El Tuparro National Park is not one of the 20 or more Colombian National Parks that are completely closed to the public; however, in spite of the incredible sights offered by the park, it remains one of the most unexplored jewels in the park service crown. Why is that? For one thing, Tuparro is not an easy place to visit: travellers must first fly to the capital of Vichada department, Puerto Carreño, before travelling south by 4×4 for over three hours along muddy roads. Then, they must jump in a boat and continue another hour or two upriver along the Orinoco before reaching the park. However, for all the complications in arriving at Tuparro, it is well worth the journey.
The principal attraction of Tuparro is the incredible Maipures Rapids, a natural phenomenon once described by the legendary scientist and explorer Alexander Von Humboldt as “the 8th Wonder of the World.” These giant series of rapids are part of the Orinoco River and lie just alongside the National Park office, where guests must stop in order to register their visit to the park. There are various hikes surrounding the rapids: visitors can simply walk along the river bank, taking in the thunderous noise and spray of Maipures, or they can hike up one of the surrounding rocky hills to enjoy breathtaking panoramas over the surrounding savannah and the distant tepui mountains of Venezuela. These surreal rocky hills are remnants of the Guyana Shield, rock formations which predate the division of America and Africa and are some of the oldest rocks on earth! Climbing these ancient rocks alone is worth the effort in visiting Tuparro.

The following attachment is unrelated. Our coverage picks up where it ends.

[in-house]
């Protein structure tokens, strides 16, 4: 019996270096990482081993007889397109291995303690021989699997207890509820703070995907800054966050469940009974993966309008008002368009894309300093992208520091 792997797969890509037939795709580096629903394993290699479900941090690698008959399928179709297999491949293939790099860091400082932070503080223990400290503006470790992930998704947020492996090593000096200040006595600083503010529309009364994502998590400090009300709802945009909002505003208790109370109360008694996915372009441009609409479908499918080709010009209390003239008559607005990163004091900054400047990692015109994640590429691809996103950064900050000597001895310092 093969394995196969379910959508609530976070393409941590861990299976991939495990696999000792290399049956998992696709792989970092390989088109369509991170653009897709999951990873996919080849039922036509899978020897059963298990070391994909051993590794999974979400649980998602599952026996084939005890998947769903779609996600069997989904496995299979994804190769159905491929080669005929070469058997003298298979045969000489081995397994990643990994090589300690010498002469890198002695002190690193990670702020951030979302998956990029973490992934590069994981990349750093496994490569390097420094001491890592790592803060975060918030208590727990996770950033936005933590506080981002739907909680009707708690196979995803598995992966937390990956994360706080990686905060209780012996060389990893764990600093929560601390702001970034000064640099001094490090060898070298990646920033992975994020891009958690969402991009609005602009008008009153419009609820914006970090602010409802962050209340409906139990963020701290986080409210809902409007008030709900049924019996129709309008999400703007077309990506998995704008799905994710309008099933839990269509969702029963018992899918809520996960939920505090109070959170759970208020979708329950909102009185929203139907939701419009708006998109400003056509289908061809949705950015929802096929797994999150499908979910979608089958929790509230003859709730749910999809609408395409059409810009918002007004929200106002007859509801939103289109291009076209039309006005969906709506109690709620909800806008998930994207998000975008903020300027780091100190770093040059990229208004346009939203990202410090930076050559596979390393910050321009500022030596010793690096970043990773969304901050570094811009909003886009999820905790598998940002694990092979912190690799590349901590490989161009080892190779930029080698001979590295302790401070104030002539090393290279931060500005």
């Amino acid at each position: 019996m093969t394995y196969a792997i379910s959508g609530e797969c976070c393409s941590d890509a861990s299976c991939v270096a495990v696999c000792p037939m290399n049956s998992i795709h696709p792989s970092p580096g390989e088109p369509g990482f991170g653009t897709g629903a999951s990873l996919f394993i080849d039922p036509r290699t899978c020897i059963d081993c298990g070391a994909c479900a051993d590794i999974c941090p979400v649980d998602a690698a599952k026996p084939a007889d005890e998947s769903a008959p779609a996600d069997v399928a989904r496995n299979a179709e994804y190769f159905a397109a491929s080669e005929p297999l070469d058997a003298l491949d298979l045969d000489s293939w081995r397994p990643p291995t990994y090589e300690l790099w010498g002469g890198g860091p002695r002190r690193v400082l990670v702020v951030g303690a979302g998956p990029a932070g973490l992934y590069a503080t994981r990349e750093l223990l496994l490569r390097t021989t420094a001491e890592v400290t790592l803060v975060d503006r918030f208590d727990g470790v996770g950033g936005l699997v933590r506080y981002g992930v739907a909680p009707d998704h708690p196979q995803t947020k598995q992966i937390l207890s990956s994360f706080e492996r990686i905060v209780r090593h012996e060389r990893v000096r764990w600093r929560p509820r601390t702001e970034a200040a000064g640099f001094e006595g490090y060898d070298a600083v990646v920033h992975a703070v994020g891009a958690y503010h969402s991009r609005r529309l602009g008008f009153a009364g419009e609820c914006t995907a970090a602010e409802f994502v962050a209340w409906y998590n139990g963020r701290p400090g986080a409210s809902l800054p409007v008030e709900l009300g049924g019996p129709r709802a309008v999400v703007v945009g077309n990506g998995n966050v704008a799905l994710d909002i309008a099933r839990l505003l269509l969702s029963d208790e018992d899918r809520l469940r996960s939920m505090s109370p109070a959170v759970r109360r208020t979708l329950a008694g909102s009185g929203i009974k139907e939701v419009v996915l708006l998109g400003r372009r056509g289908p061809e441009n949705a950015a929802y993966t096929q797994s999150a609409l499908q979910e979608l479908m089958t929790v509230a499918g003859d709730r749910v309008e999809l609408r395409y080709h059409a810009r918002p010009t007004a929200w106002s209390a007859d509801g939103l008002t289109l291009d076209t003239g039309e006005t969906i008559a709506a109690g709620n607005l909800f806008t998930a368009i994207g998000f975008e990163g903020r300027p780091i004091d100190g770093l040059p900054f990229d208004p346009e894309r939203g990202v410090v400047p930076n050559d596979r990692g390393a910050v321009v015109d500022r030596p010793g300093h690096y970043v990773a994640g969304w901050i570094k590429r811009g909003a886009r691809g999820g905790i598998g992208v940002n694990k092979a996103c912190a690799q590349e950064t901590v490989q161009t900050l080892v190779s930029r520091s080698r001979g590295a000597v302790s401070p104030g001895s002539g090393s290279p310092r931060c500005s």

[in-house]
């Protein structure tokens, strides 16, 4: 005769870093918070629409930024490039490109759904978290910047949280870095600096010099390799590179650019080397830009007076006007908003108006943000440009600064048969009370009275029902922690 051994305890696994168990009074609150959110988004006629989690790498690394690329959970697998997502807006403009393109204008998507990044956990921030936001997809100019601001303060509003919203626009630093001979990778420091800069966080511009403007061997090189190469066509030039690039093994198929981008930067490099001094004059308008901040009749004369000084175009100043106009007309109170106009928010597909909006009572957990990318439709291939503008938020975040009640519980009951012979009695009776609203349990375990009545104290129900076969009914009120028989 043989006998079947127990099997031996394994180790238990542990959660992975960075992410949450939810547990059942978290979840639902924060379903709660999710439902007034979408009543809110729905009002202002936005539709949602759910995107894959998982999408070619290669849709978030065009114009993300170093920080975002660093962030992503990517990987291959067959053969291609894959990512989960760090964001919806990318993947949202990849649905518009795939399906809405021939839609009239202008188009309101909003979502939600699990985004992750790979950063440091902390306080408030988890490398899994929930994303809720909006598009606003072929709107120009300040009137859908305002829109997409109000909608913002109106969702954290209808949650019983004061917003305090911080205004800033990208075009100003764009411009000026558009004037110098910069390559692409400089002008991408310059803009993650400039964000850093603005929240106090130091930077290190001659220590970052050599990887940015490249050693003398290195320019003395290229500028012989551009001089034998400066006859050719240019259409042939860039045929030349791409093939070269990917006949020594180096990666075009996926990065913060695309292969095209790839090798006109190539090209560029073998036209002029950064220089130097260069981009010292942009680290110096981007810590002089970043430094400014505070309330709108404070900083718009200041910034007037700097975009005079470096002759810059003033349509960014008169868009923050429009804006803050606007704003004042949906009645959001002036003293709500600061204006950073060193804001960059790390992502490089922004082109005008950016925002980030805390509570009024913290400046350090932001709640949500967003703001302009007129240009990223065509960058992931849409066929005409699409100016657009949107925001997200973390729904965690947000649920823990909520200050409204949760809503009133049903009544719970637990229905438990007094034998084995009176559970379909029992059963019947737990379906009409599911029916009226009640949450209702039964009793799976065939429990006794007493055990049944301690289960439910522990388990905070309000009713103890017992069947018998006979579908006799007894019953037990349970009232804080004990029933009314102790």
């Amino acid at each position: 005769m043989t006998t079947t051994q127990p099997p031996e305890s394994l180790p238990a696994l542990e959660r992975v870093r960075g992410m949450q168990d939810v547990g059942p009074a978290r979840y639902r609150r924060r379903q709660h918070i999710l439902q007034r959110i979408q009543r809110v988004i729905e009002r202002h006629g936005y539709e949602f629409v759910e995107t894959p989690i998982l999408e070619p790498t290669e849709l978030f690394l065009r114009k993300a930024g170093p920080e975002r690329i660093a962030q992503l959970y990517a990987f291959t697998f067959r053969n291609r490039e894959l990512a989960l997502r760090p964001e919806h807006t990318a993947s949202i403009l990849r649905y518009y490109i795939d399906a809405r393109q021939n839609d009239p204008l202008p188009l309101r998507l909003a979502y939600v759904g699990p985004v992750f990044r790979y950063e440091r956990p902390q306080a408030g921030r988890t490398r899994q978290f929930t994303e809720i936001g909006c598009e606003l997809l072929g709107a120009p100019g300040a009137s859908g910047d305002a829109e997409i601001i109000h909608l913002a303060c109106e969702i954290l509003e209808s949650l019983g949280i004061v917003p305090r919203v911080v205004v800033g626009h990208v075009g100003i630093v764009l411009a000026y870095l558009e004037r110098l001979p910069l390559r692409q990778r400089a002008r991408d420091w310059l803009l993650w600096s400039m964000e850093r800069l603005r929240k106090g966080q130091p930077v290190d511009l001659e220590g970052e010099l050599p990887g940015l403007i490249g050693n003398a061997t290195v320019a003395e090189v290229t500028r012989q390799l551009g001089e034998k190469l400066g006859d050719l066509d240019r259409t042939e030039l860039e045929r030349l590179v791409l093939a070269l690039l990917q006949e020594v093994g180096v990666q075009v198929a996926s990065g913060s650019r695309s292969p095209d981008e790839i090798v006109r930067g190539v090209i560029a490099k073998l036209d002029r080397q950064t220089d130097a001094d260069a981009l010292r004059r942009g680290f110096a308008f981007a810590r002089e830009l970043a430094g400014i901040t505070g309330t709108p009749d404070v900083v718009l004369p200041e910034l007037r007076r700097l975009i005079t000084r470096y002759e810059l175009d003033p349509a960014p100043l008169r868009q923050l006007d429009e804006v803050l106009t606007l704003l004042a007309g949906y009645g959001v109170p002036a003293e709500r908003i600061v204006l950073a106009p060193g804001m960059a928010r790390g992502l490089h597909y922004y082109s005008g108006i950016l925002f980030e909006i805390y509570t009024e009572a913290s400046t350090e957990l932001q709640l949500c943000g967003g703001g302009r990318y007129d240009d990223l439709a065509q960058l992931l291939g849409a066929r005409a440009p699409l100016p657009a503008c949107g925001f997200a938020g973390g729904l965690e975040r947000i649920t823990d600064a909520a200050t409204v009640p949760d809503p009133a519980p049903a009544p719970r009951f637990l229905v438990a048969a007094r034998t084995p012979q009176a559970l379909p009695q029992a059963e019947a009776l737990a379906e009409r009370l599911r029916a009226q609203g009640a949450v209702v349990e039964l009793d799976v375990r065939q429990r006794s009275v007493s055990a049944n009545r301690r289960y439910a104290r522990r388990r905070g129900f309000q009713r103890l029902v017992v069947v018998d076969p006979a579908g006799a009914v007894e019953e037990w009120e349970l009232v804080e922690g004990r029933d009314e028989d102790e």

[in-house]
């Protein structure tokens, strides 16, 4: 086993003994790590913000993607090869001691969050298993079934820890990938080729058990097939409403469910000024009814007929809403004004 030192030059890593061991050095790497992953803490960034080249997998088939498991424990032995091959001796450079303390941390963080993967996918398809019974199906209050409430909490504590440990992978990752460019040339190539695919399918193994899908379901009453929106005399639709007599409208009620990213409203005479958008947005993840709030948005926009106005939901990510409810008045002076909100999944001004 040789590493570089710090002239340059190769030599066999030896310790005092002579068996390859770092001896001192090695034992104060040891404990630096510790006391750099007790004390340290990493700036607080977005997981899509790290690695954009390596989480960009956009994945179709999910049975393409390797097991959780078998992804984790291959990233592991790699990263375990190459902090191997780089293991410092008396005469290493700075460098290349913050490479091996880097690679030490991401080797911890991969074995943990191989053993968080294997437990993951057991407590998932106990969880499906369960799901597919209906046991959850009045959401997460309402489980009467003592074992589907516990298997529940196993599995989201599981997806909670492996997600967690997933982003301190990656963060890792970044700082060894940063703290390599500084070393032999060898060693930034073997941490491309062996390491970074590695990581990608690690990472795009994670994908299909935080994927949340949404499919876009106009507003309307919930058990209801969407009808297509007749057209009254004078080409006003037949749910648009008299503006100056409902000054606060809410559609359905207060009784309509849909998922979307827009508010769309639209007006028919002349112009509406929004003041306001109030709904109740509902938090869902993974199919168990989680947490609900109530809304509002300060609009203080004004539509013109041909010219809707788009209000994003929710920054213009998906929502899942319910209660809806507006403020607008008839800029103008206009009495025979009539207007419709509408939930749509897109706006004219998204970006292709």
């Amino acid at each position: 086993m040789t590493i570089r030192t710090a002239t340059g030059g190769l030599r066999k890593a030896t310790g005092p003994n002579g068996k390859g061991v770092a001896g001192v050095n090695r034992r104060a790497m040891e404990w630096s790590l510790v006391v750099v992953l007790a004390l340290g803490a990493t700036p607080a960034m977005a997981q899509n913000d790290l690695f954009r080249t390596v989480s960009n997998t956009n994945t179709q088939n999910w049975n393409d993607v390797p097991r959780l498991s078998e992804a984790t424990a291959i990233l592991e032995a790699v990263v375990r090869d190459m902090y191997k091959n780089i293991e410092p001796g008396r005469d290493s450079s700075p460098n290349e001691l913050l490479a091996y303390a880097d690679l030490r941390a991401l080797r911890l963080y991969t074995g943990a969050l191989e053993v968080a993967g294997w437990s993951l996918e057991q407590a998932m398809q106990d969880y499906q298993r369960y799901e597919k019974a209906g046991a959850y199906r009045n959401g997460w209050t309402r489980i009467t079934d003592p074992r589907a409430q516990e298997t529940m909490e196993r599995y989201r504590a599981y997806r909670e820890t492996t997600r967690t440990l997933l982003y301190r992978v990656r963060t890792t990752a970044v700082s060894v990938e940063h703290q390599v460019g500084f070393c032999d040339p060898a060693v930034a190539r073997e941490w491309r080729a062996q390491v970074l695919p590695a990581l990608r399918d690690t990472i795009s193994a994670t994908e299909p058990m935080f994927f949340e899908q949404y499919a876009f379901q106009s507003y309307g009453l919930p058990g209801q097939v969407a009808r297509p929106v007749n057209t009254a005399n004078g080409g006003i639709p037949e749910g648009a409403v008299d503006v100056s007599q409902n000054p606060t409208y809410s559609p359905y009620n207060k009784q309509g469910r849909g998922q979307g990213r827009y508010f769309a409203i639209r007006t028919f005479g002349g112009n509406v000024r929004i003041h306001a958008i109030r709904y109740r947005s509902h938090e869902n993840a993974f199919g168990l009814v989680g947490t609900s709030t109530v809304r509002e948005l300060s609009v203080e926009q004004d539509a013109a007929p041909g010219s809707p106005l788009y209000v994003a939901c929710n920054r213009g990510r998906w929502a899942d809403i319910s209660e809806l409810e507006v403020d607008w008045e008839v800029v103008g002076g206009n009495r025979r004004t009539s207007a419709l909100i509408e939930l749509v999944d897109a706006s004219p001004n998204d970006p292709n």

As well as the rapids, it is also possible to visit a small indigenous village along the Tuparro River, home to a small population of the Sikuani people. Visitors can learn about their traditions and culture, including their cultivation of manioc and spicy peppers, and their myths and legends. From the village, there is a small hike through the jungle to the beautiful Caño Lapa, a remarkable narrow channel that a small river has carved out through the ancient rock.
Along with unique landscapes and cultures, the park also has remarkable biodiversity. It is one of the last strongholds of the endangered Orinoco Crocodile – the largest predator in the Americas. Although you are unlikely to encounter these mighty predators for yourself, there are hundreds of other species to enjoy on a trip to Tuparro. Particular highlights are the green and black Poison Arrow Frogs that live, somewhat incongruously, atop the ancient rocky hills towering over the rivers and jungles, and the Pink River Dolphins that visitors can often see swimming in the meeting point between the Orinoco and Tomo Rivers.
In order to enjoy all of the off-the-beaten-track wonders that Tuparro has to offer, it is necessary to visit with a certified guide or tour agency. First of all, it’s nearly impossible to get there independently, and, along with that, once you’re in the park, you will need a guide and boat in order to access all of the most spectacular spots. Luckily, there are several companies that can facilitate a visit to this most overlooked national park. The most highly recommended is Viajeros del Orinoco, an eco-tourism agency run by a couple of biologists who once studied in the park. They offer a professional and highly knowledgeable service and are the best people with whom to discover the wonder of Tuparro.
You won’t find Tuparro National Park in many guidebooks or on many travel blogs, but it is truly a paradise waiting to be discovered. So make the most of its incredible isolation now, and book that flight. It might not be the cheapest trip you can take in Colombia, but it is certainly one of the most unique – you won’t bump into many other travellers who’ve explored Tuparro, that’s for sure. You won’t regret discovering this unexplored national park before everyone else does!